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ASTR 113 Lecture 1

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ASTR 113Lecture 1

with

Prof. H. Geller

- Syllabus
- Online, but a printed copy is available, the first lecture only, in class

- Grading
- Summarizing (see webpage: 30% each in-class exam, 40% final (comprehensive)
- Exams and final – calculators, pencils, scantron (bring your own) and ID only – follow posted rules or “F”

- NO MAKE-UP EXAMINATIONS
- NO EXTRA CREDIT WORK SUBSTITUIONS

- Summarizing (see webpage: 30% each in-class exam, 40% final (comprehensive)
- Web notes
- Will be updated routinely; check back often

- Observing Sessions
- Offered on campus for your enjoyment

- F&K Chapters 4 & 5 Review
- Basic ideas reviewed in this lecture
- Read textbook and think about what is being said

- Basic ideas reviewed in this lecture

- Kepler’s First Law of Planetary Motion
- planets orbit sun in an ellipse with sun at one foci

- Kepler’s Second Law of Planetary Motion
- planets sweep out equal areas in equal times
- travel faster when closer, slower when farther

- planets sweep out equal areas in equal times
- Kepler’s Third Law of Planetary Motion
- orbital period squared is proportional to semi-major axis cubed
- P2 = a3

- orbital period squared is proportional to semi-major axis cubed

- Newton’s First Law of Motion
- body at rest tends to stay at rest and body in uniform motion will stay in straight line uniform motion unless acted upon by an outside force

- Newton’s Second Law of Motion
- the acceleration of a body is proportional to the force being applied
- F = m a

- the acceleration of a body is proportional to the force being applied

- Newton’s Third Law of Motion
- for every force there is an equal and opposite force (action and reaction)

- Newton’s Law of Gravitational Attraction
- force is proportional to masses and inversely proportional to the distance squared
- F = (G m M) / r2

- force is proportional to masses and inversely proportional to the distance squared

- Peak wavelength is inversely proportional to the temperature of the blackbody

Cooler Body

Peak Wavelength

Hotter Body

Intensity

Frequency

- Energy radiated by blackbody is proportional to the temperature to the 4th power
- E = s T4

- Kirchoff’s Spectral Laws (empirical)
- Continuous Spectrum
- what produces them?

- Emission Spectrum
- what produces them?

- Absorption Spectrum
- what produces them?

- Continuous Spectrum

- Any hot body produces a continuous spectrum
- if it’s hot enough it looks something like this
- digitally like this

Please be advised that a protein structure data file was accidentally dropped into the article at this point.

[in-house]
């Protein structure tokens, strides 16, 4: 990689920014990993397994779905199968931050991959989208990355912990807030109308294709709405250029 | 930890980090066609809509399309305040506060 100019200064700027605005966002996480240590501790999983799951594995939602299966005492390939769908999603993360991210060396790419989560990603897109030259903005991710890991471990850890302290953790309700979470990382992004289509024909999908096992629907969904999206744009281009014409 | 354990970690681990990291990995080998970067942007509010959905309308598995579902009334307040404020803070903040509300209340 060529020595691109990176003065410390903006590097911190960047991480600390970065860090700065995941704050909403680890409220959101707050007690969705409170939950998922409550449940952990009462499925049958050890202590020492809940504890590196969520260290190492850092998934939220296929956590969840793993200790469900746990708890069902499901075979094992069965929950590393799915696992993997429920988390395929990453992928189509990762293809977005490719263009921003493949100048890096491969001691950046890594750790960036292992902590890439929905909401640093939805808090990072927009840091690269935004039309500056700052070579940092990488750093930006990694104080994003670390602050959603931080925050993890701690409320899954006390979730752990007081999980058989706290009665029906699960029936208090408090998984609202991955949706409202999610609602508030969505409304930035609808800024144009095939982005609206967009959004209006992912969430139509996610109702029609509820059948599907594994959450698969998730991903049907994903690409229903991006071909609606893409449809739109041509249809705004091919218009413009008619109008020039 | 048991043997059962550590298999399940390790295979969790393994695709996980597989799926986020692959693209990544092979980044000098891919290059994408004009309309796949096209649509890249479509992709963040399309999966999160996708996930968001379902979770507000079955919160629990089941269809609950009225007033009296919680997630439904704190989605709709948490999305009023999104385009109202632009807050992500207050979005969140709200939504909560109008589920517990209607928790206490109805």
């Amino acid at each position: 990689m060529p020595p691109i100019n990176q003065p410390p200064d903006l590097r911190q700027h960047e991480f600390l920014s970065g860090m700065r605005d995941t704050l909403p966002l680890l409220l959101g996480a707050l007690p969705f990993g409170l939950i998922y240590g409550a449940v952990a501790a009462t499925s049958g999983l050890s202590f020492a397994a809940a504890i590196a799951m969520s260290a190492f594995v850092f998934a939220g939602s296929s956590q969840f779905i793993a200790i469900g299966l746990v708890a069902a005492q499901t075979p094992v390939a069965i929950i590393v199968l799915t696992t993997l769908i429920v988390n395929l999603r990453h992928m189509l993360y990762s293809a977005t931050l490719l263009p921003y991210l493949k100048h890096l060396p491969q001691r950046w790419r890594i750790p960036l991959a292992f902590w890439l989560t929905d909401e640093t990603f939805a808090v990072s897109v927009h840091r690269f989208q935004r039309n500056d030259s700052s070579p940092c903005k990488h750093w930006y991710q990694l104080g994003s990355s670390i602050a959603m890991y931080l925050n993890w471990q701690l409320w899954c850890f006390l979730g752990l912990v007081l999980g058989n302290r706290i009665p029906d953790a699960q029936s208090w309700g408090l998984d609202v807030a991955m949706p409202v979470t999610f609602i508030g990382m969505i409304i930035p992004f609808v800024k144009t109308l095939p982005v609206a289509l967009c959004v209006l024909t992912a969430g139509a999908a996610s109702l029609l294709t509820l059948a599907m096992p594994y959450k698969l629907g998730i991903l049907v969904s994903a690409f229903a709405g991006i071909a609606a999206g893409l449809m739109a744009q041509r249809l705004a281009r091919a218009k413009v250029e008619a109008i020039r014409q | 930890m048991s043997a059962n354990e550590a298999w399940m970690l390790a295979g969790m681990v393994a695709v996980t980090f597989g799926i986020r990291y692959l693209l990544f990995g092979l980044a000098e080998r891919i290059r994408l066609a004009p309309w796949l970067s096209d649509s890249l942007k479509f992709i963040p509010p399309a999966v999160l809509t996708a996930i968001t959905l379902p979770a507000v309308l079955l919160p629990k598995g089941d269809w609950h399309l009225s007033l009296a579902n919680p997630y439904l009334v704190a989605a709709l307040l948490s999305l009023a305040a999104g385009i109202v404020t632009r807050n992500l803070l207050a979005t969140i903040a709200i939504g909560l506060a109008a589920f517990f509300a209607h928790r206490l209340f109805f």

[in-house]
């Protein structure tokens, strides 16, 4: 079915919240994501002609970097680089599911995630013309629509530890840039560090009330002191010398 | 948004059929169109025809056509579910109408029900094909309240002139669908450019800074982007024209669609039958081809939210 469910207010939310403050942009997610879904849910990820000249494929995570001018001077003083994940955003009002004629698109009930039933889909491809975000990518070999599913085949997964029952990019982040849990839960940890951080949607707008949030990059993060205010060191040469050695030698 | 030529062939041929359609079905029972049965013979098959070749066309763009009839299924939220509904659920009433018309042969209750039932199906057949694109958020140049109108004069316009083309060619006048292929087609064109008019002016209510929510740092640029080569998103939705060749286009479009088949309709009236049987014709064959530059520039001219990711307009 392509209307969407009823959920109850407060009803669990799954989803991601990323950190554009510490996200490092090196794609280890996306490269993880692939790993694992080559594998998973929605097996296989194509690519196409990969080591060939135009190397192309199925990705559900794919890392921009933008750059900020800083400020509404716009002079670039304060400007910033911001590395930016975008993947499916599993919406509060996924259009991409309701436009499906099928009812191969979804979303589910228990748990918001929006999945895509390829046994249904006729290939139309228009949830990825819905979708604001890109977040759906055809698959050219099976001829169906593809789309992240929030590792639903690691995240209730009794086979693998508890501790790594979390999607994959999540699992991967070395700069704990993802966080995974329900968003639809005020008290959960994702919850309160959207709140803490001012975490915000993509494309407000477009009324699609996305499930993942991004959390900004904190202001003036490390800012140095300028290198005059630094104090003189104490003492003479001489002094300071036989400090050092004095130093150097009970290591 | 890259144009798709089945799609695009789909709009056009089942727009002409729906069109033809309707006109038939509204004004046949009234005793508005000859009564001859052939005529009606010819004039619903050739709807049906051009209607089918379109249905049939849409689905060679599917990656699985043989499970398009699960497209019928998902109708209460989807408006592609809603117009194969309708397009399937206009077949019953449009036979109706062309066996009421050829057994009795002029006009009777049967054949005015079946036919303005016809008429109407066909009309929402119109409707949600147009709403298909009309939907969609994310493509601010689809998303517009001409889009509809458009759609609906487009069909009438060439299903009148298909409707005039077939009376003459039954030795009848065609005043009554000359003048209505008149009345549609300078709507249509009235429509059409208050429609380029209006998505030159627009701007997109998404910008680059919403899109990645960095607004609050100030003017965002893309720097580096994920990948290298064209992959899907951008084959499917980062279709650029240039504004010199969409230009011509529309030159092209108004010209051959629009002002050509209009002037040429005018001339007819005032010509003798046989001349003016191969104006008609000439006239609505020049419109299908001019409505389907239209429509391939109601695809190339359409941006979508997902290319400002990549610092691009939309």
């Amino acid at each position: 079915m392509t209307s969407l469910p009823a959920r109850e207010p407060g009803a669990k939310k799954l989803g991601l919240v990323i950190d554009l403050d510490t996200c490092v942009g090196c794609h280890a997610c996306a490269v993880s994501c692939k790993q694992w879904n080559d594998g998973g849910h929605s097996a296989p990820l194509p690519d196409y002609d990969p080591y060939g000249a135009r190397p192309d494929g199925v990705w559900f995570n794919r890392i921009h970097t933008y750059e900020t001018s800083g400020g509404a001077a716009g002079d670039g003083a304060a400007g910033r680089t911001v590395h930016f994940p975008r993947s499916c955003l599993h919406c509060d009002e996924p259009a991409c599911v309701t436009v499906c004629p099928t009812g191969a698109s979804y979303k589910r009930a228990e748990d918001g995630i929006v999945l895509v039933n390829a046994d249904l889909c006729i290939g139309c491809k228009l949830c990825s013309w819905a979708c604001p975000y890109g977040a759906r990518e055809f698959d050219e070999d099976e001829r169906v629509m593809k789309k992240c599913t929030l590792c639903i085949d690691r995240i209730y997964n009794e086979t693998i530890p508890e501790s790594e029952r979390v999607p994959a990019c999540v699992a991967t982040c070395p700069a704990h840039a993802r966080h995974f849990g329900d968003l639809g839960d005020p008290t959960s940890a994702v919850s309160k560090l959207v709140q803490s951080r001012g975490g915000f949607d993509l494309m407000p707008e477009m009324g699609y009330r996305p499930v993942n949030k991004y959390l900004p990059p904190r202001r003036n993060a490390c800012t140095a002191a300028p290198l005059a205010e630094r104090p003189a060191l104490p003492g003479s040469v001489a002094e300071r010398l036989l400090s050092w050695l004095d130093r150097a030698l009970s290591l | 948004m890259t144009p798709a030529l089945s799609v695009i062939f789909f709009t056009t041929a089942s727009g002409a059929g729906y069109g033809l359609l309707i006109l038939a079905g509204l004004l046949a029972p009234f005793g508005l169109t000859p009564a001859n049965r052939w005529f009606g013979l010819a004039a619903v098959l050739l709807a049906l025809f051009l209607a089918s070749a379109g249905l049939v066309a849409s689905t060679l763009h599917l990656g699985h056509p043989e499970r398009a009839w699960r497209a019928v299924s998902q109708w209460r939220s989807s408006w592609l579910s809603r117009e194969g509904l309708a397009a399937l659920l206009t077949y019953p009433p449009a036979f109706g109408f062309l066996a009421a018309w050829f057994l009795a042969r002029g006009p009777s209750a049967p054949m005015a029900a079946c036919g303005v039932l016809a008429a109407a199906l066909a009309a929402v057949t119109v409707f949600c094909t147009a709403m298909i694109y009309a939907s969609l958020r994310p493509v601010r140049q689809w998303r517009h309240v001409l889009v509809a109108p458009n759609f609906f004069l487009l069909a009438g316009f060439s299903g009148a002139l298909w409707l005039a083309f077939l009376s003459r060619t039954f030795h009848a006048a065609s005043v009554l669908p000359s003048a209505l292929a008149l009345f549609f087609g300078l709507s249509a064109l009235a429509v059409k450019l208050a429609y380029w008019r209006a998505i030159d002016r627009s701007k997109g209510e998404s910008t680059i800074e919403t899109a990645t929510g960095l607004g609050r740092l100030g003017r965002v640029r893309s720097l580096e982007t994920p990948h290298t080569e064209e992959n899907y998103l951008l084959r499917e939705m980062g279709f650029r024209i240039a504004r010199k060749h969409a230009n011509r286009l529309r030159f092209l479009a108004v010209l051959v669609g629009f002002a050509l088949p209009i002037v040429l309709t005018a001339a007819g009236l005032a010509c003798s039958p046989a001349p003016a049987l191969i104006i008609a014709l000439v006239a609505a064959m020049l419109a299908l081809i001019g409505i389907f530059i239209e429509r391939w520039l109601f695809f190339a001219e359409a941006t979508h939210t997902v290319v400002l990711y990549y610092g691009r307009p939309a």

Intensity

Wavelength

- Any gas to which energy is applied, either as heat or a high voltage, will produce an emission line spectrum like this
- or digitally like this

Intensity

Wavelength

- Any gas placed between a continuous spectrum source and the observer will produce a absorption line spectrum like this
- or digitally like this

Intensity

Wavelength

- A prelude to the Bohr atom
- experiment explained by Einstein, but performed by others
- what caused this strange result?

- experiment explained by Einstein, but performed by others

- Einstein used Planck’s quantized particles
- energy of photon is related to frequency of light, not intensity
- need high enough frequency to get electrons released from metallic surface
- E = h f

- need high enough frequency to get electrons released from metallic surface

- energy of photon is related to frequency of light, not intensity

- Best described the workings of the Hydrogen atom
- one proton and one electron “around” the proton moving in orbits that are discretized (quantized) so that no intermediate orbits are allowed

Absorption

Emission

- Electricity according to Gauss
- relates electricity to electric charge

- Faraday’s Law
- relates electric fields to magnetic fields

- Magnetism according to Gauss
- relates magnetism to electricity

- Ampere-Maxwell Law
- relates magnetic field to electricity

- A change in measured frequency caused by the motion of the observer or the source
- classical example of pitch of train coming towards you and moving away

- To understand the stars (and our Sun is a star), galaxies, and the universe at large (cosmology) you need to understand
- Physics
- Forces (gravity, electromagnetic, strong, weak)
- Matter (protons, electrons, quarks, bosons, etc.)
- Theories, Laws and Effects
- Newton’s, Kepler’s, Kirchoff’s, Stefan-Boltzmann, Doppler, Photoelectric, Relativity, etc.

- Chemistry
- Atoms, elements, molecules and their models (e.g. Bohr)

- And for Chapter 30, even a little biology

- Physics